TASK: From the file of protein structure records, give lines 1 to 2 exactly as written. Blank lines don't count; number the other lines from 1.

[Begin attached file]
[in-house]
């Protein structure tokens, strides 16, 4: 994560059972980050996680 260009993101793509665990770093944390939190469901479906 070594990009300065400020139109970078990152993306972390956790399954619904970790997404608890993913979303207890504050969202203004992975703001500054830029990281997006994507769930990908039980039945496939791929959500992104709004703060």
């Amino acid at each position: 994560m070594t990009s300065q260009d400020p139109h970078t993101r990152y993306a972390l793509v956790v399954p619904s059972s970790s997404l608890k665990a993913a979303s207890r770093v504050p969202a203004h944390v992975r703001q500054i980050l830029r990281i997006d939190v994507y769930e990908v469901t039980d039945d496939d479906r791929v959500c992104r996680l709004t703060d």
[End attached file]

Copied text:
[in-house]
């Protein structure tokens, strides 16, 4: 994560059972980050996680 260009993101793509665990770093944390939190469901479906 070594990009300065400020139109970078990152993306972390956790399954619904970790997404608890993913979303207890504050969202203004992975703001500054830029990281997006994507769930990908039980039945496939791929959500992104709004703060």